And indeed, I had very big fish to present, with the highest degree of impartiality, both at the French political level and with regard to the consumption preferences of the protagonists. The perfect case, learned firsthand in 1996 concerning the transfer of power in 1995 between the ex-president Mitterand, user of marijuana and the new president Chirac, disciple of mama coca. As they used to say around Amsterdam: "la mama a chassé la marie-jeanne de l’élysée » (the mother chased Mary-Jane from the Elysée). With the consequences that flow from it because Mary-Jane dances in the sunny valleys while the mama travels the high mountain ridges.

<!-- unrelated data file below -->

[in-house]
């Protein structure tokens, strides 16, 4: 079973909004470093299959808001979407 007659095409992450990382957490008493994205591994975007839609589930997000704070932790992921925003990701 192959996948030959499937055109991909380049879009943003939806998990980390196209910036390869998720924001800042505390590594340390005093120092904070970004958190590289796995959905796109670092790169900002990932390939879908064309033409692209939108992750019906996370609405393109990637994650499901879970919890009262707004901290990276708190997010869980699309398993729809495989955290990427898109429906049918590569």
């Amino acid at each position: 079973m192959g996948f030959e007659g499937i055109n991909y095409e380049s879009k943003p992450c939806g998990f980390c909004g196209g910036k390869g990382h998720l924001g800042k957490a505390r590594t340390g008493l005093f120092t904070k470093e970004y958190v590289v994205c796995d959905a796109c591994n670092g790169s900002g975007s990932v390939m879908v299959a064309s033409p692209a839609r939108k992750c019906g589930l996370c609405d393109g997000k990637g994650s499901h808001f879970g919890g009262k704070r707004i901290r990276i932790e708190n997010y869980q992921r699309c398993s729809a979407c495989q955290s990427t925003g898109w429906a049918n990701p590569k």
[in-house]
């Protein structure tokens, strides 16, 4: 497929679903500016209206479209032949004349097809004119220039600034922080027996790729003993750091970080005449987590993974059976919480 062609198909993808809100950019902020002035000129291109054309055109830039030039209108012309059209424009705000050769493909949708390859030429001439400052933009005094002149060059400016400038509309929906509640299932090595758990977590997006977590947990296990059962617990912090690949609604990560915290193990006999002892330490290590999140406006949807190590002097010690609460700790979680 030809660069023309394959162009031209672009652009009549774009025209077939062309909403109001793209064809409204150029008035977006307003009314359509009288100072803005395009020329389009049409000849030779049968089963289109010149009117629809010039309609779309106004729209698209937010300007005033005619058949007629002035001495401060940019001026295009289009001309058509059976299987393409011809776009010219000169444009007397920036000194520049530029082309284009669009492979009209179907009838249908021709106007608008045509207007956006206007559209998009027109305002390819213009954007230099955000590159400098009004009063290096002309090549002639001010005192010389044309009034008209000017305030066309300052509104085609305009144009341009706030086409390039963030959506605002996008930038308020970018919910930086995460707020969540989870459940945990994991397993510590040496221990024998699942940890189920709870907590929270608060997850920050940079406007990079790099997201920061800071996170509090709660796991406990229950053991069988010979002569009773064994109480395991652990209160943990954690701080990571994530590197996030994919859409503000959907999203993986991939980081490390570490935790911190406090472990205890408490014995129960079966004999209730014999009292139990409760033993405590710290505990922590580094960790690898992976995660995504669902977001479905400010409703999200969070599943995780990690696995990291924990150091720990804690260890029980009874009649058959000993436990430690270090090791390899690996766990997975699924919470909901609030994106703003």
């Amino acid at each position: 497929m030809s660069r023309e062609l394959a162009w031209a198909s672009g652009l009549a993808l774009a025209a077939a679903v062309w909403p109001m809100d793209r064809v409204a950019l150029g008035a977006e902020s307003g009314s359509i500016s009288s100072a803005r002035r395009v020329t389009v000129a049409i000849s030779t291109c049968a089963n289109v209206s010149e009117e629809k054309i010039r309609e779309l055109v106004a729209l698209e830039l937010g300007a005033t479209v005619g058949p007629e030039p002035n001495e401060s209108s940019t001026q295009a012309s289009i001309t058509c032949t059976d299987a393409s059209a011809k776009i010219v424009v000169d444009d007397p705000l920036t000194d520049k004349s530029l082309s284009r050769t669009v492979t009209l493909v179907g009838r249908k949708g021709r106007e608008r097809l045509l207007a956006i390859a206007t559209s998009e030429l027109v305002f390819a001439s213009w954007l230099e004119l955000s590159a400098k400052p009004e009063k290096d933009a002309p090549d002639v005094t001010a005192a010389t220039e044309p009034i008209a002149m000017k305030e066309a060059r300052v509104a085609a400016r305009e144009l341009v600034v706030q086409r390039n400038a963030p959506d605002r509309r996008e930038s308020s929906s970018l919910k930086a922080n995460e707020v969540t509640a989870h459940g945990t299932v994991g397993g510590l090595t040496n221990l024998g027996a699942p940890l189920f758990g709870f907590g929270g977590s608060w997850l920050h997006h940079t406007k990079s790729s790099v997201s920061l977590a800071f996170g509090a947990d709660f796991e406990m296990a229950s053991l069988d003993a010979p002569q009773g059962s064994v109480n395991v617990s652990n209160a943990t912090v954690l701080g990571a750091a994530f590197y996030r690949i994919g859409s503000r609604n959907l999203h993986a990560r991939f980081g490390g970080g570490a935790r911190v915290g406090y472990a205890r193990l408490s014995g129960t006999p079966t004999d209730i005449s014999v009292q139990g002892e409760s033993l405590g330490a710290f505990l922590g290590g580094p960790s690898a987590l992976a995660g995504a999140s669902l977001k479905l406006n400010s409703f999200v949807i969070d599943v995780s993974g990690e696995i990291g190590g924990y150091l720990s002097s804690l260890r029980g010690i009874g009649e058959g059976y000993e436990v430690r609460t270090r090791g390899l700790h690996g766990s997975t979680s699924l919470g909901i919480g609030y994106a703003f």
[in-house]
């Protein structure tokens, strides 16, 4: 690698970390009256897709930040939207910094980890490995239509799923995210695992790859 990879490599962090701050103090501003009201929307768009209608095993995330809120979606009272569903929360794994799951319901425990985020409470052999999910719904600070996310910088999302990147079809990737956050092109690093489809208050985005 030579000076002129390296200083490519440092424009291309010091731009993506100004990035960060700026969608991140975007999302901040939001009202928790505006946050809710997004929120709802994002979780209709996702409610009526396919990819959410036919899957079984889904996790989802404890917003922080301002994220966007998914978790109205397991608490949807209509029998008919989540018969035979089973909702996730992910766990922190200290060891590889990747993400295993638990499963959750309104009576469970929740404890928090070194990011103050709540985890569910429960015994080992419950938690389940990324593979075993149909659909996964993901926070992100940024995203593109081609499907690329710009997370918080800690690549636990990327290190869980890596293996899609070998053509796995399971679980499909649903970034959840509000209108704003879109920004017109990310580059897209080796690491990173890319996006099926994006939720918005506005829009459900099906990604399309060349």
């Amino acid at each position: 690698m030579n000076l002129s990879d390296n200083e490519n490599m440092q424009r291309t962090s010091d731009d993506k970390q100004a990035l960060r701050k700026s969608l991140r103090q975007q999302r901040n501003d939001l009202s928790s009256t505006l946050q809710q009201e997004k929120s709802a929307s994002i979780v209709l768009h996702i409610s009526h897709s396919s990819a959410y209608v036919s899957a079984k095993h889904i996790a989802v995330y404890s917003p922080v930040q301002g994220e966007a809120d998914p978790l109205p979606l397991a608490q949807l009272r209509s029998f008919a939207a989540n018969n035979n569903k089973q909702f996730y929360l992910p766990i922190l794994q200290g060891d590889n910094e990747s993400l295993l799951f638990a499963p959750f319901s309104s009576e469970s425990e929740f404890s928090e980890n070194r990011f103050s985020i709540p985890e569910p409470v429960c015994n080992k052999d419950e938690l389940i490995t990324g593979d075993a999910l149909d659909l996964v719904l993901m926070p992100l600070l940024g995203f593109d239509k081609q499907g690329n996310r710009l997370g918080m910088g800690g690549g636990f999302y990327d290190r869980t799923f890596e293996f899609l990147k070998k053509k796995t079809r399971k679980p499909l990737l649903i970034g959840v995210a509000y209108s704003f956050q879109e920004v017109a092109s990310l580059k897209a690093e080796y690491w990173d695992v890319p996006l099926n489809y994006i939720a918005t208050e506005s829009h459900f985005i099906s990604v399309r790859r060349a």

The purpose of my intervention was not so much to directly involve people who, after all, have only done what I love to do myself, but to expose the  absurd fact that the supplies of these people as servants of the state, are organized by the services of the same French state which destroys so many other people's lifes for similar offenses. A state that grants Republican privileges, exceptions for the elite to the policy of prohibition, itself based on the lies of the 1961 Single Convention. A prohibition which makes it possible to prosecute undesirable populations on the basis of consumption preferences that the elite nevertheless share with them, with impunity. It is unfair, a violation of the  rule of law, it is a betrayal of the principles of the republic, but above all, a betrayal of one’s  countrymen and -women.